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Breath of the Spirit

Pastoral, Liturgical, Teaching, and Social Justice Moments brought to you by DignityUSA.

Breath of the Spirit is our electronic spiritual and liturgical resource for our members and potential members. Nothing can replace your chapter or other faith community but we hope you will find further support here for integrating your spirituality with your sexuality and all the strands of your life.

We've obviously got a long way to go before we return to the concept early Christians had of themselves. But we're at least making some small attempts. Perhaps our main task now is simply to reinforce our own self-images with the beliefs of our ancestors in the faith. If we don't regard ourselves as being important, it's easy to see why others might think we're junk.                                            


MAY 18, 2014: FIFTH SUNDAY OF EASTER

Readings:
Acts 6:1-7
I Peter 2:4-9
John 14:1-12

You've probably seen one of my favorite posters. It's the old Glenmary picture of a young African-American boy standing in front of a ramshackle house wearing Salvation Army rejected clothes. The inscription at the bottom of the poster simply states, "God made me; God don't make junk!"

Today's three sacred authors are conveying the same message.

The unknown author of I Peter couldn't be clearer. He reminds his readers, "You are a chosen race, a royal priesthood, a holy nation, a people of his own, so that you may announce the praises of him who called you out of darkness into his wonderful light." Jesus' followers certainly aren't junk.

John's Jesus takes this privileged status one step further. During his long Last Supper discourse, he assures his followers, "Whoever believes in me will do the works that I do, and will do greater ones than these, because I am going to the Father." We're actually going to accomplish more than the historical Jesus accomplished! Can't get much more important than that.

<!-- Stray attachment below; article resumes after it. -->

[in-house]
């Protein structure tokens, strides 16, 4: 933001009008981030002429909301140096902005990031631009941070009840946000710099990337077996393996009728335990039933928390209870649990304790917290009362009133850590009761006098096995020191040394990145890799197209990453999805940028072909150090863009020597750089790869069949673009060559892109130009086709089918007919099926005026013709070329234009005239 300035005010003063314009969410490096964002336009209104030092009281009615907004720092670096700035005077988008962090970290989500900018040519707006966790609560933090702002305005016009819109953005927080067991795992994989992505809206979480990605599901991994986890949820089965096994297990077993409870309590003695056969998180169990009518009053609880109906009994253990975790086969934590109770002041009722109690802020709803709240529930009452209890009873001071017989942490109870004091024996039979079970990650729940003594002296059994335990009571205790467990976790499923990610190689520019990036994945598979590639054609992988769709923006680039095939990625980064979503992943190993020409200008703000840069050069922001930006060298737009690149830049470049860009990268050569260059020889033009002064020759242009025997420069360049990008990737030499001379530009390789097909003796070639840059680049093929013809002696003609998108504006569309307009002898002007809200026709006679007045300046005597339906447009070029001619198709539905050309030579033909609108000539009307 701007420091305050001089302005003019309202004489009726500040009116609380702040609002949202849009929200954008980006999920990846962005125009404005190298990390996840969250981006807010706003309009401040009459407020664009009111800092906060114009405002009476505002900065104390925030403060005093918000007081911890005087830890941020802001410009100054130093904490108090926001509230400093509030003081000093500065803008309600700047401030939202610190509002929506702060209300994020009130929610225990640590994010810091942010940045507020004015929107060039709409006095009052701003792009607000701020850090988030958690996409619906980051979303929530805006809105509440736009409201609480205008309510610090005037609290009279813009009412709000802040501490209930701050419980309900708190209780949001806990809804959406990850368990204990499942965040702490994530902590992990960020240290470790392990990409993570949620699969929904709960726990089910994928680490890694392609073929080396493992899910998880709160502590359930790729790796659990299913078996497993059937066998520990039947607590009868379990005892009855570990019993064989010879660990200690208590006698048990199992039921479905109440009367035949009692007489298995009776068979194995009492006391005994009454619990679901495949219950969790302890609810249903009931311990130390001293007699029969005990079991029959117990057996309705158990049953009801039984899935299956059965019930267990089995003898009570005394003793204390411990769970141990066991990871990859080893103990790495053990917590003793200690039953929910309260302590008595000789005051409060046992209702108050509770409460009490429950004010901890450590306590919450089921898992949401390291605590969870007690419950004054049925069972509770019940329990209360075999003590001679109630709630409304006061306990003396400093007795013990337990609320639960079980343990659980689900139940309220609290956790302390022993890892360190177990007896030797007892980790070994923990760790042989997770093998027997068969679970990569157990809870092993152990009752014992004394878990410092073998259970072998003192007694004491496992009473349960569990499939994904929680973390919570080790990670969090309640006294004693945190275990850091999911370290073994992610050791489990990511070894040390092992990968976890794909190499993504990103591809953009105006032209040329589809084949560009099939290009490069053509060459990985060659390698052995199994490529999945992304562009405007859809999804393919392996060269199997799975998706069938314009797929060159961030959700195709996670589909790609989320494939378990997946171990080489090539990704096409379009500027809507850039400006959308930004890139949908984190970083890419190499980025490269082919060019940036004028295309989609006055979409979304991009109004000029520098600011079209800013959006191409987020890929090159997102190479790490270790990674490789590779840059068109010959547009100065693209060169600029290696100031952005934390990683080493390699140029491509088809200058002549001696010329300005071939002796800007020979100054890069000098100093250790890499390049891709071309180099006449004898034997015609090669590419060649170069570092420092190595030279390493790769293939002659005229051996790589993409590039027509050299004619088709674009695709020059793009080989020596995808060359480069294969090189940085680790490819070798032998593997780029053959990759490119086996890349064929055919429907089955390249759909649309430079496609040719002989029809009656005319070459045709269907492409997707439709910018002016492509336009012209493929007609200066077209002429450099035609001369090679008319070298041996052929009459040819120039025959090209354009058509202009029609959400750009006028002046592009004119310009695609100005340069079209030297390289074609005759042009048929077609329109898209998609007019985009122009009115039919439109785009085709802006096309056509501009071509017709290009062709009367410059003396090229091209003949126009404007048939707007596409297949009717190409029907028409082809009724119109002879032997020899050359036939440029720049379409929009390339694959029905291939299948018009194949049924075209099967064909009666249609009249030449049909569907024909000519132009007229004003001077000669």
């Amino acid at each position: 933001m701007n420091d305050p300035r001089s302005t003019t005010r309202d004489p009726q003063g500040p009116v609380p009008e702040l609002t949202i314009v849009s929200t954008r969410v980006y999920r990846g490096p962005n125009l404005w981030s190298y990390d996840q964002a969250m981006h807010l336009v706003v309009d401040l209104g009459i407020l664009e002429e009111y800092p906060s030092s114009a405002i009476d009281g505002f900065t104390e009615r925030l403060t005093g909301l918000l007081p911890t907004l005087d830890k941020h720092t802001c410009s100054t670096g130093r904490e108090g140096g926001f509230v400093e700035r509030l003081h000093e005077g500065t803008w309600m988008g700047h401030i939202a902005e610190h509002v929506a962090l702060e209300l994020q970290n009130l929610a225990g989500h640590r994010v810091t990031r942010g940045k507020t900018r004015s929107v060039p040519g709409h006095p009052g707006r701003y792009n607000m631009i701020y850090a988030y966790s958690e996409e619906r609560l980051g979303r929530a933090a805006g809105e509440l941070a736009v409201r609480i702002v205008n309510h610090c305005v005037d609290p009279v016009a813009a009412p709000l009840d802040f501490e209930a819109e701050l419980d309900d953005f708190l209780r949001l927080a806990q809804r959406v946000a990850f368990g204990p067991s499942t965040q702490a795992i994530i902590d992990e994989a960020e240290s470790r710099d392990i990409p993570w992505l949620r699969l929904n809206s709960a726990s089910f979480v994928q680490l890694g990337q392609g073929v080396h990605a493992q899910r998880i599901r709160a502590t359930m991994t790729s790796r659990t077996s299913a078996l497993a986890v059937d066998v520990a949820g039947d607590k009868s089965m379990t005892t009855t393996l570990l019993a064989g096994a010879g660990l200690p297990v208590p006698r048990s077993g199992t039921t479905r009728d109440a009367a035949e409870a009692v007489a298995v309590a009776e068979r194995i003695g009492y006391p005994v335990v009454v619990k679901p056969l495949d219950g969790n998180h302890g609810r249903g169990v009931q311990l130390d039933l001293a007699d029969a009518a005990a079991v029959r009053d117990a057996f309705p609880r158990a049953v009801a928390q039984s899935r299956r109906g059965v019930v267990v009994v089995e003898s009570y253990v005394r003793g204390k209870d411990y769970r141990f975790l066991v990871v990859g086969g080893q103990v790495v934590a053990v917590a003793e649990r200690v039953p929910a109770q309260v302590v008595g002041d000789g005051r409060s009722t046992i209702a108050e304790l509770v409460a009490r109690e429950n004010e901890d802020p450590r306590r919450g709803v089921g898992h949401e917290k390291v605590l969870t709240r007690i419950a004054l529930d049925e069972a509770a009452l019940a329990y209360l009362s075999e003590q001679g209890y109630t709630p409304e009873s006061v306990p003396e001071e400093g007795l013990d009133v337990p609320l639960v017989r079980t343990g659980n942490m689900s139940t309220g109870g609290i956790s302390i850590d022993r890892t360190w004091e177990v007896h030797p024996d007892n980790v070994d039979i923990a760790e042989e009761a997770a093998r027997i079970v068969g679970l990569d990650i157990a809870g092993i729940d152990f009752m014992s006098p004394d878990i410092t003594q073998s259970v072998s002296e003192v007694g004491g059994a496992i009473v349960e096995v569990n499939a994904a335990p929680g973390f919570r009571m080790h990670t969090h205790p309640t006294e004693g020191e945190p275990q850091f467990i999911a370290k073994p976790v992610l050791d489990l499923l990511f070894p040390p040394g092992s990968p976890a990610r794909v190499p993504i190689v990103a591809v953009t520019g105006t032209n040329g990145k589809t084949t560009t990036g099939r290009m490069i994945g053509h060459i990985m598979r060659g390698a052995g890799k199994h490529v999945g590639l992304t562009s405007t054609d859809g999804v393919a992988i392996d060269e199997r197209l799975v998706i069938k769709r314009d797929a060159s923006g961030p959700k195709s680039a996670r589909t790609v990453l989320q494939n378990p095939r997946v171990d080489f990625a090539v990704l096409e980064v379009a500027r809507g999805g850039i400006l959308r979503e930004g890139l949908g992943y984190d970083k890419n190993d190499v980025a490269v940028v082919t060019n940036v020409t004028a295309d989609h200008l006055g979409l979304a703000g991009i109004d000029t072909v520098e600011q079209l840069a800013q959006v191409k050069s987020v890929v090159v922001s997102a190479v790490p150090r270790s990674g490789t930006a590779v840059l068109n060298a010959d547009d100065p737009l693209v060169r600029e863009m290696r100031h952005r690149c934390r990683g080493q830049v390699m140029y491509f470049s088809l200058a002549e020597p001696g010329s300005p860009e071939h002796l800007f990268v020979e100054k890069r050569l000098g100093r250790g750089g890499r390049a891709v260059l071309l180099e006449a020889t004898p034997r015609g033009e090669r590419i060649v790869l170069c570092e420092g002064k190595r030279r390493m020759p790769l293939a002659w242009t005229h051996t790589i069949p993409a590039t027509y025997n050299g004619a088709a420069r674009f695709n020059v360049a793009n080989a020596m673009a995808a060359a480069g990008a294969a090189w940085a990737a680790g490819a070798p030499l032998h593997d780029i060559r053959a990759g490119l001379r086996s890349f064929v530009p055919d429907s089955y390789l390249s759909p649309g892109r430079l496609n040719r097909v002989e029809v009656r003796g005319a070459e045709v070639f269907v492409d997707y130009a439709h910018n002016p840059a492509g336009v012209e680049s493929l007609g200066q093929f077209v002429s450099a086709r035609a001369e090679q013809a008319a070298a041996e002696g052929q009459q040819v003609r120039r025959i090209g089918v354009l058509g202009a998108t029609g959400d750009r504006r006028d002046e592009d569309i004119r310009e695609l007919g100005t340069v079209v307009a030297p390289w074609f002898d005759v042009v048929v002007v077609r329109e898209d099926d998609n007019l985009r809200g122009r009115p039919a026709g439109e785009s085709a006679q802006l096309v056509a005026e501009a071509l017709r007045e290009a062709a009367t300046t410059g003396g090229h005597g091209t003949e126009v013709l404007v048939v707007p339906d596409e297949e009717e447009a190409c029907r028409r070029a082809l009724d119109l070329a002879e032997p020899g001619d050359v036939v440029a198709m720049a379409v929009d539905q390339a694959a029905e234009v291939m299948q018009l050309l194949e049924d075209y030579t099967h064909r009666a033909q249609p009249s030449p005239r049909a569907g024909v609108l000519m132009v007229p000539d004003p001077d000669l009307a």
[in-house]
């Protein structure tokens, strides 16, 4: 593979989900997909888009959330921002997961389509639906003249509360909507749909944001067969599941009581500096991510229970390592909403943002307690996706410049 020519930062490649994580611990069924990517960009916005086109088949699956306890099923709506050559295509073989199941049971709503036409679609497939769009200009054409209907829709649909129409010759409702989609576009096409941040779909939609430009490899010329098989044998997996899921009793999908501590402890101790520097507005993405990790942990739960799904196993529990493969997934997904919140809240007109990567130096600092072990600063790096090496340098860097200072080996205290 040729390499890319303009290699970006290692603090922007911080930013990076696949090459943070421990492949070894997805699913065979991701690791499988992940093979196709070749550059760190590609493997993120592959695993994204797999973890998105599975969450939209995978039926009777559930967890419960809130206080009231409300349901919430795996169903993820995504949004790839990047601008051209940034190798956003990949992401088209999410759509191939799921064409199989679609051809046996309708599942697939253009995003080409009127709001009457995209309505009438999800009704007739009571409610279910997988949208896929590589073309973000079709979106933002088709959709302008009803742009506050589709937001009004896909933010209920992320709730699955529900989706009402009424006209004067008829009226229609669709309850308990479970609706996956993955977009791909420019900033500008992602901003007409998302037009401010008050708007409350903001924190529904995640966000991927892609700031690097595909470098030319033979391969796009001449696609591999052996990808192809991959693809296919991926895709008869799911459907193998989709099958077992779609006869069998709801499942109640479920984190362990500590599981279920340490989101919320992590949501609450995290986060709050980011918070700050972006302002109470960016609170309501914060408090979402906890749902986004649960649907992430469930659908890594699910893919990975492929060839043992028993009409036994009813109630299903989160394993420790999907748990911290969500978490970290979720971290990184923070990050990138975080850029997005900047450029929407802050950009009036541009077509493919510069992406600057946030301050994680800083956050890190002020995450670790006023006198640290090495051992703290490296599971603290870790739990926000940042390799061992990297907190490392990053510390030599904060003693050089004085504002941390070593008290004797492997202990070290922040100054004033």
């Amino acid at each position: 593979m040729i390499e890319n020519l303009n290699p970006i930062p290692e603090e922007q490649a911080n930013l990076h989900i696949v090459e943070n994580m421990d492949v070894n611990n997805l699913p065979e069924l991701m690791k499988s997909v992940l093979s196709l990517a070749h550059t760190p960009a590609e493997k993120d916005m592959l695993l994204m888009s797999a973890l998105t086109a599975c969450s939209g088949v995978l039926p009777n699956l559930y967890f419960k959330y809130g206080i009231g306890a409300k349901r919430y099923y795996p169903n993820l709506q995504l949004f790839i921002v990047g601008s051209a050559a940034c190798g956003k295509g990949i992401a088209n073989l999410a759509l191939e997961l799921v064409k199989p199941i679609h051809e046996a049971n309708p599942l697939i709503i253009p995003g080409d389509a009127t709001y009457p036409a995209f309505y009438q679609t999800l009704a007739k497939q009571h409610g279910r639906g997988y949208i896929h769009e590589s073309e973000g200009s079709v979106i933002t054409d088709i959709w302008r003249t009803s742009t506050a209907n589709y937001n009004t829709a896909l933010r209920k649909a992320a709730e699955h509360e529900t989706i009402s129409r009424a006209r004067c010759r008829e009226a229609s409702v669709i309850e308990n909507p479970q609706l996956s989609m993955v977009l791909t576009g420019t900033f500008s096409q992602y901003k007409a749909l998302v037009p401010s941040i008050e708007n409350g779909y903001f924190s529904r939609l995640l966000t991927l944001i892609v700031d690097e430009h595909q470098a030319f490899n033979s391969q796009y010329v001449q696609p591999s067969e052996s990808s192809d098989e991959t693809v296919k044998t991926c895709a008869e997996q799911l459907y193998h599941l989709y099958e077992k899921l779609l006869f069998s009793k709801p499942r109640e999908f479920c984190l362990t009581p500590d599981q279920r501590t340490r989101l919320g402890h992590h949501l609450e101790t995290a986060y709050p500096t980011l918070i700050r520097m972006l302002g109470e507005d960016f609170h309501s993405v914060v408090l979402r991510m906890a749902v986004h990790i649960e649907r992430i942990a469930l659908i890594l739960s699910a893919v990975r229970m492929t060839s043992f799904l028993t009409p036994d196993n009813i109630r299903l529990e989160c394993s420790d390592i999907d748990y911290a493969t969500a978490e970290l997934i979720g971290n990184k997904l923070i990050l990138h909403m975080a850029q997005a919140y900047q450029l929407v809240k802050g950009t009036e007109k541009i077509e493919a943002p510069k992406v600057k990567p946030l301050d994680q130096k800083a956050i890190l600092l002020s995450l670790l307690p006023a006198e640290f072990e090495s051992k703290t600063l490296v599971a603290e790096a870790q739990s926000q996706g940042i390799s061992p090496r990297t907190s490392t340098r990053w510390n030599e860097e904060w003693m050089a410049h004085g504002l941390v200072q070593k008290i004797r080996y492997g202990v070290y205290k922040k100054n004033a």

In today's Acts passage, Luke demonstrates how Jesus' first followers put their importance into action. In a writing in which Christians usually get along quite well together, Luke uncharacteristically introduces a conflict between Greek speaking widows and Aramaic speaking widows revolving around the daily distribution of food. Because the former don't understand the language of the food's distributers, they suspect they're being shortchanged.

The solution which the Twelve come up with is unique. Instead of solving the problem themselves, they appoint seven men to take care of the Hellenist widows' concerns. Part of the uniqueness is that every one of the chosen seven is Greek! Each has a Greek name.

Though the church later employed this pericope as the biblical proof for the institution of the diaconate, Luke doesn't seem to have had that purpose in mind. He's more concerned with demonstrating the importance of being other Christs than in setting up institutional ministries.

Once the Christian community began to develop its hierarchical structures in the late second century, it also began to forget the dignity of each individual Christian. Thankfully the bishops at Vatican II obliterated the pyramid image of the church I learned in my grade school religion classes. But the biblically oriented horizontal image with which they replaced it has yet to fully catch on in practice. Many of us still feel more comfortable with the vertical image of our youth. It didn't give us a lot of importance; but it also didn't give us a lot of responsibility. We simply had to unquestionably do what we were told.

Yet two recent happenings have helped restore some of our biblical dignity.

First, Pope Francis actually tried to surface what ordinary Catholics think about family issues, long before a synod of bishops discusses those issues. Though the process he employed to surface our opinions left a lot to be desired, yet an attempt was actually made to do so. That hasn't happened for centuries.

Second, when a bishop was challenged over his recent living arrangements, he characteristically left the final decision on that topic to committees representing all levels of the faithful of his archdiocese. And he abided by their decision.

We've obviously got a long way to go before we return to the concept early Christians had of themselves. But we're at least making some small attempts. Perhaps our main task now is simply to reinforce our own self-images with the beliefs of our ancestors in the faith. If we don't regard ourselves as being important, it's easy to see why others might think we're junk.

 

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